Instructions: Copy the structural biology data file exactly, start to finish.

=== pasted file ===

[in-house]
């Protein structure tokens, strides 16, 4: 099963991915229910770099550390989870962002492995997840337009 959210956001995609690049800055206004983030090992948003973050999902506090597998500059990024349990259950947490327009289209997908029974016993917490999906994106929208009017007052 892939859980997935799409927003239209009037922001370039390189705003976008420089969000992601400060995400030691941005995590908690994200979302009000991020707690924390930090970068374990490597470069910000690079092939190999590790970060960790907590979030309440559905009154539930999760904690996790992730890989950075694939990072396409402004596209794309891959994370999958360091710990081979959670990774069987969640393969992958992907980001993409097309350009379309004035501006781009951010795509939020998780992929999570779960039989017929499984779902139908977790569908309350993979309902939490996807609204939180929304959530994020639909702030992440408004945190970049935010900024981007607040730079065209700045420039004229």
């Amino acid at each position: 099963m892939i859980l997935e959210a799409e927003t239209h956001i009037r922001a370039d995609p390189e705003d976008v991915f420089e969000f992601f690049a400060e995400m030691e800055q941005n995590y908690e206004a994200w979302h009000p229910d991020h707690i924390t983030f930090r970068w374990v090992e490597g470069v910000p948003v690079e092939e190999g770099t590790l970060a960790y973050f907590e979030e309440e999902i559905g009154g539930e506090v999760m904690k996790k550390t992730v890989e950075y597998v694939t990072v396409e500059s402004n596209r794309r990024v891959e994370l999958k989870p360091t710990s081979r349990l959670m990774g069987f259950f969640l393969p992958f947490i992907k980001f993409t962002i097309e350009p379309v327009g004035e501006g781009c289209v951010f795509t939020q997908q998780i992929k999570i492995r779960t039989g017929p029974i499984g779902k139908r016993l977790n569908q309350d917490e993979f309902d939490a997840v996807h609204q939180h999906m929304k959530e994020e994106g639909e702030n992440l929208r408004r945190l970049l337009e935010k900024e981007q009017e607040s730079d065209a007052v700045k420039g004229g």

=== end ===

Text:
[in-house]
């Protein structure tokens, strides 16, 4: 099963991915229910770099550390989870962002492995997840337009 959210956001995609690049800055206004983030090992948003973050999902506090597998500059990024349990259950947490327009289209997908029974016993917490999906994106929208009017007052 892939859980997935799409927003239209009037922001370039390189705003976008420089969000992601400060995400030691941005995590908690994200979302009000991020707690924390930090970068374990490597470069910000690079092939190999590790970060960790907590979030309440559905009154539930999760904690996790992730890989950075694939990072396409402004596209794309891959994370999958360091710990081979959670990774069987969640393969992958992907980001993409097309350009379309004035501006781009951010795509939020998780992929999570779960039989017929499984779902139908977790569908309350993979309902939490996807609204939180929304959530994020639909702030992440408004945190970049935010900024981007607040730079065209700045420039004229």
């Amino acid at each position: 099963m892939i859980l997935e959210a799409e927003t239209h956001i009037r922001a370039d995609p390189e705003d976008v991915f420089e969000f992601f690049a400060e995400m030691e800055q941005n995590y908690e206004a994200w979302h009000p229910d991020h707690i924390t983030f930090r970068w374990v090992e490597g470069v910000p948003v690079e092939e190999g770099t590790l970060a960790y973050f907590e979030e309440e999902i559905g009154g539930e506090v999760m904690k996790k550390t992730v890989e950075y597998v694939t990072v396409e500059s402004n596209r794309r990024v891959e994370l999958k989870p360091t710990s081979r349990l959670m990774g069987f259950f969640l393969p992958f947490i992907k980001f993409t962002i097309e350009p379309v327009g004035e501006g781009c289209v951010f795509t939020q997908q998780i992929k999570i492995r779960t039989g017929p029974i499984g779902k139908r016993l977790n569908q309350d917490e993979f309902d939490a997840v996807h609204q939180h999906m929304k959530e994020e994106g639909e702030n992440l929208r408004r945190l970049l337009e935010k900024e981007q009017e607040s730079d065209a007052v700045k420039g004229g």